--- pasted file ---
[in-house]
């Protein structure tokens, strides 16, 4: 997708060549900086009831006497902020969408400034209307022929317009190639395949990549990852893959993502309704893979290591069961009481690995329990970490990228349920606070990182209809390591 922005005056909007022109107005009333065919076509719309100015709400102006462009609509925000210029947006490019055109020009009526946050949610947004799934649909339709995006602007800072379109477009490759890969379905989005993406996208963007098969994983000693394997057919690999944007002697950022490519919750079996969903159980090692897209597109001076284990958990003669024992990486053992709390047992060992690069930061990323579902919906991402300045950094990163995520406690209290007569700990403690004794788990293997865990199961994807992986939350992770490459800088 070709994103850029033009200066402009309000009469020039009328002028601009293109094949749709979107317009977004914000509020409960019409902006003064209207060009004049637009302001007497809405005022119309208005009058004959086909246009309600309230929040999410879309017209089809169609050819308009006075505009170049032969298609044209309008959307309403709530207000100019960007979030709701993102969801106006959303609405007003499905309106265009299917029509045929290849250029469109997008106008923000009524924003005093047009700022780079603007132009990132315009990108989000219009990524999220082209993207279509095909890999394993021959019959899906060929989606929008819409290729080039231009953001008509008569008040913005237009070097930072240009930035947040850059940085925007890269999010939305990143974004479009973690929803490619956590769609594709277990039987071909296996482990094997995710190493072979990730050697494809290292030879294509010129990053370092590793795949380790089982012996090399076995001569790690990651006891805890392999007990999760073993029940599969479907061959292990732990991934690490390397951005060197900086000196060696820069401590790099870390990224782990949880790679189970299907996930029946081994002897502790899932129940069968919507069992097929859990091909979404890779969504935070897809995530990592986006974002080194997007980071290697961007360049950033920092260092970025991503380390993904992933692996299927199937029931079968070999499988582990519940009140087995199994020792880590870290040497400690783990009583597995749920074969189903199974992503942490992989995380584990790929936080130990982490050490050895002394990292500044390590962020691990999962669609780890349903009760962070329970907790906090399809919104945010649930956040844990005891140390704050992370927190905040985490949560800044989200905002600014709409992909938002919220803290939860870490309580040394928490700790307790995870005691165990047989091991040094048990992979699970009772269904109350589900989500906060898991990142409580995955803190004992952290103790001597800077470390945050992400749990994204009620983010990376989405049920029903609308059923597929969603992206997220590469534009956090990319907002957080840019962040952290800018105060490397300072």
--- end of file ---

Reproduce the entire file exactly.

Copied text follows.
[in-house]
């Protein structure tokens, strides 16, 4: 997708060549900086009831006497902020969408400034209307022929317009190639395949990549990852893959993502309704893979290591069961009481690995329990970490990228349920606070990182209809390591 922005005056909007022109107005009333065919076509719309100015709400102006462009609509925000210029947006490019055109020009009526946050949610947004799934649909339709995006602007800072379109477009490759890969379905989005993406996208963007098969994983000693394997057919690999944007002697950022490519919750079996969903159980090692897209597109001076284990958990003669024992990486053992709390047992060992690069930061990323579902919906991402300045950094990163995520406690209290007569700990403690004794788990293997865990199961994807992986939350992770490459800088 070709994103850029033009200066402009309000009469020039009328002028601009293109094949749709979107317009977004914000509020409960019409902006003064209207060009004049637009302001007497809405005022119309208005009058004959086909246009309600309230929040999410879309017209089809169609050819308009006075505009170049032969298609044209309008959307309403709530207000100019960007979030709701993102969801106006959303609405007003499905309106265009299917029509045929290849250029469109997008106008923000009524924003005093047009700022780079603007132009990132315009990108989000219009990524999220082209993207279509095909890999394993021959019959899906060929989606929008819409290729080039231009953001008509008569008040913005237009070097930072240009930035947040850059940085925007890269999010939305990143974004479009973690929803490619956590769609594709277990039987071909296996482990094997995710190493072979990730050697494809290292030879294509010129990053370092590793795949380790089982012996090399076995001569790690990651006891805890392999007990999760073993029940599969479907061959292990732990991934690490390397951005060197900086000196060696820069401590790099870390990224782990949880790679189970299907996930029946081994002897502790899932129940069968919507069992097929859990091909979404890779969504935070897809995530990592986006974002080194997007980071290697961007360049950033920092260092970025991503380390993904992933692996299927199937029931079968070999499988582990519940009140087995199994020792880590870290040497400690783990009583597995749920074969189903199974992503942490992989995380584990790929936080130990982490050490050895002394990292500044390590962020691990999962669609780890349903009760962070329970907790906090399809919104945010649930956040844990005891140390704050992370927190905040985490949560800044989200905002600014709409992909938002919220803290939860870490309580040394928490700790307790995870005691165990047989091991040094048990992979699970009772269904109350589900989500906060898991990142409580995955803190004992952290103790001597800077470390945050992400749990994204009620983010990376989405049920029903609308059923597929969603992206997220590469534009956090990319907002957080840019962040952290800018105060490397300072």